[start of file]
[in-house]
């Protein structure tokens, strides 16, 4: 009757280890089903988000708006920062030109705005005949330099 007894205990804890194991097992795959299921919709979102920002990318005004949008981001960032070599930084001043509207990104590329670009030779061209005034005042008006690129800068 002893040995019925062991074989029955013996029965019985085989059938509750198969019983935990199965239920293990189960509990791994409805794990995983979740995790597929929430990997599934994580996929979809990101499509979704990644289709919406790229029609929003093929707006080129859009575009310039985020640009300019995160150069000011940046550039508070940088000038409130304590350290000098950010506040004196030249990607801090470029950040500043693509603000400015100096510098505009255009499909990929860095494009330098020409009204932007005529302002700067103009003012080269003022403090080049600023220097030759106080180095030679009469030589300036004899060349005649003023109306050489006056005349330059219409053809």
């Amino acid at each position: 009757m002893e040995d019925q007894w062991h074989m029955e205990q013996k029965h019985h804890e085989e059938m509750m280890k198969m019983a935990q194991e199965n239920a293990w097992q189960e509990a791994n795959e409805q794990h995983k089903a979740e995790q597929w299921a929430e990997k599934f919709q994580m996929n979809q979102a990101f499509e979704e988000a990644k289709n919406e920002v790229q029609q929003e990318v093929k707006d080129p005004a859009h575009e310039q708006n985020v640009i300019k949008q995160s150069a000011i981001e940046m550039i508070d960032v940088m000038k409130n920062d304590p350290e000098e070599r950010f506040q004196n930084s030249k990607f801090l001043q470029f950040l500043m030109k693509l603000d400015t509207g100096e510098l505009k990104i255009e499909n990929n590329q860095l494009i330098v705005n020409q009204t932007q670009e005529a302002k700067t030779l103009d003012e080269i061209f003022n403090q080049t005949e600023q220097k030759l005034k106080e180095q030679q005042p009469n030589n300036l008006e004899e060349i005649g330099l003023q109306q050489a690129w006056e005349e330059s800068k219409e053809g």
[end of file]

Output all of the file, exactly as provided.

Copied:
[in-house]
């Protein structure tokens, strides 16, 4: 009757280890089903988000708006920062030109705005005949330099 007894205990804890194991097992795959299921919709979102920002990318005004949008981001960032070599930084001043509207990104590329670009030779061209005034005042008006690129800068 002893040995019925062991074989029955013996029965019985085989059938509750198969019983935990199965239920293990189960509990791994409805794990995983979740995790597929929430990997599934994580996929979809990101499509979704990644289709919406790229029609929003093929707006080129859009575009310039985020640009300019995160150069000011940046550039508070940088000038409130304590350290000098950010506040004196030249990607801090470029950040500043693509603000400015100096510098505009255009499909990929860095494009330098020409009204932007005529302002700067103009003012080269003022403090080049600023220097030759106080180095030679009469030589300036004899060349005649003023109306050489006056005349330059219409053809």
């Amino acid at each position: 009757m002893e040995d019925q007894w062991h074989m029955e205990q013996k029965h019985h804890e085989e059938m509750m280890k198969m019983a935990q194991e199965n239920a293990w097992q189960e509990a791994n795959e409805q794990h995983k089903a979740e995790q597929w299921a929430e990997k599934f919709q994580m996929n979809q979102a990101f499509e979704e988000a990644k289709n919406e920002v790229q029609q929003e990318v093929k707006d080129p005004a859009h575009e310039q708006n985020v640009i300019k949008q995160s150069a000011i981001e940046m550039i508070d960032v940088m000038k409130n920062d304590p350290e000098e070599r950010f506040q004196n930084s030249k990607f801090l001043q470029f950040l500043m030109k693509l603000d400015t509207g100096e510098l505009k990104i255009e499909n990929n590329q860095l494009i330098v705005n020409q009204t932007q670009e005529a302002k700067t030779l103009d003012e080269i061209f003022n403090q080049t005949e600023q220097k030759l005034k106080e180095q030679q005042p009469n030589n300036l008006e004899e060349i005649g330099l003023q109306q050489a690129w006056e005349e330059s800068k219409e053809g």